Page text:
A week after Indonesia’s election, the nation remains deeply divided with both candidates continuing to claim victory, prompting the authorities to warn against public displays of discord.
Alexandria Ocasio-Cortez and Andrew Yang might not even be aware of it, but the controversial economic ideas espoused by the two young US politicians are being tested in a national election thousands of miles away.
Promises win power, performance its perpetuation. The ruling Indian dispensation would have done well to remember that in the interest of the country, the party and those forsaken by destiny and abandoned by politicians. But it didn’t because power sedates reason.
The Election Commission has been a formidable institution. I remember the authority and respect it enjoyed during the tenures of Chief Election Commissioners T.N. Seshan and J.M. Lyngdoh.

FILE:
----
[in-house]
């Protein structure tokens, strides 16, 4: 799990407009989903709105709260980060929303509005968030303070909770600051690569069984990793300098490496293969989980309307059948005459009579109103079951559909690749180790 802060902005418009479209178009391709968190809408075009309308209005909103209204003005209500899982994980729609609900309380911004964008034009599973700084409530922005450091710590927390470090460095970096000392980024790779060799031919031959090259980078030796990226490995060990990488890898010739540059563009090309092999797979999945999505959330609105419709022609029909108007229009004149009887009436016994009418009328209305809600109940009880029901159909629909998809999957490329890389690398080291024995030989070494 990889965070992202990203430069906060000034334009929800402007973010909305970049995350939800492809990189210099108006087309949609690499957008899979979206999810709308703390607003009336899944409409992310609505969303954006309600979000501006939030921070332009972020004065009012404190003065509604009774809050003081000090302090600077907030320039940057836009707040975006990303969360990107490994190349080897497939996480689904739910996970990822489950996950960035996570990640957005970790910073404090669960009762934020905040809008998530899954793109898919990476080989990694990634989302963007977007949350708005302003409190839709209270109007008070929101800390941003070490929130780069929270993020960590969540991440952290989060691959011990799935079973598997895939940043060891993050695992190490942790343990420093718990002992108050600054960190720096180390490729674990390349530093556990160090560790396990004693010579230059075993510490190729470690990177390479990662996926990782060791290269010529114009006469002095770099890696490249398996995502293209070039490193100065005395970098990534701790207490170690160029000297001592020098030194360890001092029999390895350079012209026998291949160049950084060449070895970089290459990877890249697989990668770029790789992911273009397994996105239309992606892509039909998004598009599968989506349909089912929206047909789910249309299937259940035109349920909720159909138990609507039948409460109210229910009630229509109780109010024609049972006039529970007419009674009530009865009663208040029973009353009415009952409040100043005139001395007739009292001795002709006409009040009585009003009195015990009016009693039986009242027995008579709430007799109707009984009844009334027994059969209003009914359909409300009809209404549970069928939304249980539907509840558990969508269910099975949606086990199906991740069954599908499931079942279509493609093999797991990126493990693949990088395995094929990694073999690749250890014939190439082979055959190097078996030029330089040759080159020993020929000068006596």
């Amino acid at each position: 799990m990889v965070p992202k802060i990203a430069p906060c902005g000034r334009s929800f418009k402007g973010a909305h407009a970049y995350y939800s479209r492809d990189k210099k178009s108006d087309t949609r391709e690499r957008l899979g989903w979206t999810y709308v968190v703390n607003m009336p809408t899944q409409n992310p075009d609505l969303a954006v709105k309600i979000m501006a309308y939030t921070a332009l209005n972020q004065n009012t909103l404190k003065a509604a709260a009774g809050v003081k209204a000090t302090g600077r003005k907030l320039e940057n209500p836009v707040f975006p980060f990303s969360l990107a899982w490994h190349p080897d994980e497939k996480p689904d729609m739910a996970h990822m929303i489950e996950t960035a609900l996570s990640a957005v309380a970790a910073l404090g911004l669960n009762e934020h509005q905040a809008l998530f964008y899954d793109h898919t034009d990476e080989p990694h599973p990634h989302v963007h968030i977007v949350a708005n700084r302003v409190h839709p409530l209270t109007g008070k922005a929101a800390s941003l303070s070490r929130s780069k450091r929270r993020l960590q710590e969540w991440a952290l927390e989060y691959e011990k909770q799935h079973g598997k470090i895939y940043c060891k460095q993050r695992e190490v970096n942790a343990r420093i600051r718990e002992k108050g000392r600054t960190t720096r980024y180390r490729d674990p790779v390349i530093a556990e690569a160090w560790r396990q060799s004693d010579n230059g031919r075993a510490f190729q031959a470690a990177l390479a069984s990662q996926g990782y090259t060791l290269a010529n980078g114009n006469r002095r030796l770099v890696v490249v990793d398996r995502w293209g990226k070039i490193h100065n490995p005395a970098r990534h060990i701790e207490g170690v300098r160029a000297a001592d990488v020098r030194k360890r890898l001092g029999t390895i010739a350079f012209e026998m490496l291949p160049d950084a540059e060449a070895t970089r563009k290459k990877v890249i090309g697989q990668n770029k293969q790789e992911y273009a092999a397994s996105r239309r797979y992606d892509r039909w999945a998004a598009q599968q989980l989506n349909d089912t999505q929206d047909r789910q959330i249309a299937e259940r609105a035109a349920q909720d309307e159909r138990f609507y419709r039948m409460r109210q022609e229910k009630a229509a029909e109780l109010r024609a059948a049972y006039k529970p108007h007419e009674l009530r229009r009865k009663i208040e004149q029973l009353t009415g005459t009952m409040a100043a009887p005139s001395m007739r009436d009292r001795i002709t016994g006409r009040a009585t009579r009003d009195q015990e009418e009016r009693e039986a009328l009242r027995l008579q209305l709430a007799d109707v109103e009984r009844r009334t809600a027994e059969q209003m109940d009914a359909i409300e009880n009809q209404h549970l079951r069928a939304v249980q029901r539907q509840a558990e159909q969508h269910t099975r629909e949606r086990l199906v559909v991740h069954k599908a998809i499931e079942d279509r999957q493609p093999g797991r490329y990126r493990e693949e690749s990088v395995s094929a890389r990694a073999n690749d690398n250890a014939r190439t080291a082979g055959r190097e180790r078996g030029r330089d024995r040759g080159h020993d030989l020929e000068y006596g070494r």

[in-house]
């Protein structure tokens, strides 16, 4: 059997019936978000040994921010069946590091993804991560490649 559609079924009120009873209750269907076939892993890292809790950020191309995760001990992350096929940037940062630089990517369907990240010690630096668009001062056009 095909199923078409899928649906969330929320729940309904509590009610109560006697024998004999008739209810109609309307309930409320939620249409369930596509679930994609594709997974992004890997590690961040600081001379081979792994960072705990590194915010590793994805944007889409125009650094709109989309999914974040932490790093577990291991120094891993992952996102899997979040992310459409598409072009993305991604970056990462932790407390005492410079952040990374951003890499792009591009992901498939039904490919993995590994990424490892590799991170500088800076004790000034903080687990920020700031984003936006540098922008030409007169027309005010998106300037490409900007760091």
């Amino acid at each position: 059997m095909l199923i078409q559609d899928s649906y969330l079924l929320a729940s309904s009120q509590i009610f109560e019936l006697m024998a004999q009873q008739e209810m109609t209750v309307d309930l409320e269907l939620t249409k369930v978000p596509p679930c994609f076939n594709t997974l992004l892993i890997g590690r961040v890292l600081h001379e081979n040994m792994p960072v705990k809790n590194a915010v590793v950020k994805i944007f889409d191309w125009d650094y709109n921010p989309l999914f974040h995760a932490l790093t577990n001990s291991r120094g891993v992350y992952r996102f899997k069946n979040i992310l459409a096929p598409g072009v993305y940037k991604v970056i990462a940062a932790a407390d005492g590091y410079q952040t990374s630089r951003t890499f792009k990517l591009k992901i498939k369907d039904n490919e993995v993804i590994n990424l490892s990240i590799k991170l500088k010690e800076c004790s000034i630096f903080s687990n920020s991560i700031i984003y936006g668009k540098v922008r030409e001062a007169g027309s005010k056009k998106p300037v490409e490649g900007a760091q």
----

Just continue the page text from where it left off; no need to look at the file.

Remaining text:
The Indian elections that kicked off on Thursday are a democratic exercise the likes of which the world has never seen. In the world’s largest democratic practice, around 900 million voters – more than the combined population of all the European countries, across 543 constituencies will cast their votes to decide the fate of political parties.
In India it’s known as the dance of democracy. After many months of bitter and acrimonious campaigning and in spite of some missed beats on the day, the general election finally got into full swing on Thursday, with an estimated 93 million people casting their votes across 20 states and union territories.
The week when the polling began wasn’t a good one for the Bharatiya Janata Party (BJP). For one, the party ran afoul of the Election Commission on Narendra Modi’s biopic and a TV channel named after the Prime Minister.
Boris Johnson can consider Tuesday 29 October a landmark day, with MPs voting to support his 12 December General Election. Not surprisingly, the news took centre stage. But amid the political noise, it looks likely that one often marginalised group may again be silenced.
Boris Johnson’s Tory Party seems hellbent upon destroying its brand. Or at least, what passed for one.